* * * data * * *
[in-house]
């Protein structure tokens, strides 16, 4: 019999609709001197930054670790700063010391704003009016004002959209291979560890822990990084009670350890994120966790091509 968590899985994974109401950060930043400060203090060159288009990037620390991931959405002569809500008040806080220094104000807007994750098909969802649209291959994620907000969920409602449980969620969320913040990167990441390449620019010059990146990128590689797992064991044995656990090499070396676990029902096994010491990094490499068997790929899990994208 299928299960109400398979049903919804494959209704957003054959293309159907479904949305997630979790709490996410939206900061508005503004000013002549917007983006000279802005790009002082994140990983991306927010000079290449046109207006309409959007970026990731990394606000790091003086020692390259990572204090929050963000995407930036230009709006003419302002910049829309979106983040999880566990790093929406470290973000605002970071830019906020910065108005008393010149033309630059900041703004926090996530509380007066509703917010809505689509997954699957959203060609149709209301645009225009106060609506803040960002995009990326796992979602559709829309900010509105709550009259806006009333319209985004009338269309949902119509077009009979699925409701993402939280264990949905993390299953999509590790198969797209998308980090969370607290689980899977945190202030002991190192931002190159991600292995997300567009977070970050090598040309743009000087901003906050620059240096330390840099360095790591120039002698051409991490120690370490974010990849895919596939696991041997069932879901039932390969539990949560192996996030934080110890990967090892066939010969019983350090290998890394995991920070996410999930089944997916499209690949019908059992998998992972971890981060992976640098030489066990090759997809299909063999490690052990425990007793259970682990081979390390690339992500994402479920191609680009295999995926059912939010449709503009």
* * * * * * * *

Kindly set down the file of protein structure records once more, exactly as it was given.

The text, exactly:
[in-house]
């Protein structure tokens, strides 16, 4: 019999609709001197930054670790700063010391704003009016004002959209291979560890822990990084009670350890994120966790091509 968590899985994974109401950060930043400060203090060159288009990037620390991931959405002569809500008040806080220094104000807007994750098909969802649209291959994620907000969920409602449980969620969320913040990167990441390449620019010059990146990128590689797992064991044995656990090499070396676990029902096994010491990094490499068997790929899990994208 299928299960109400398979049903919804494959209704957003054959293309159907479904949305997630979790709490996410939206900061508005503004000013002549917007983006000279802005790009002082994140990983991306927010000079290449046109207006309409959007970026990731990394606000790091003086020692390259990572204090929050963000995407930036230009709006003419302002910049829309979106983040999880566990790093929406470290973000605002970071830019906020910065108005008393010149033309630059900041703004926090996530509380007066509703917010809505689509997954699957959203060609149709209301645009225009106060609506803040960002995009990326796992979602559709829309900010509105709550009259806006009333319209985004009338269309949902119509077009009979699925409701993402939280264990949905993390299953999509590790198969797209998308980090969370607290689980899977945190202030002991190192931002190159991600292995997300567009977070970050090598040309743009000087901003906050620059240096330390840099360095790591120039002698051409991490120690370490974010990849895919596939696991041997069932879901039932390969539990949560192996996030934080110890990967090892066939010969019983350090290998890394995991920070996410999930089944997916499209690949019908059992998998992972971890981060992976640098030489066990090759997809299909063999490690052990425990007793259970682990081979390390690339992500994402479920191609680009295999995926059912939010449709503009």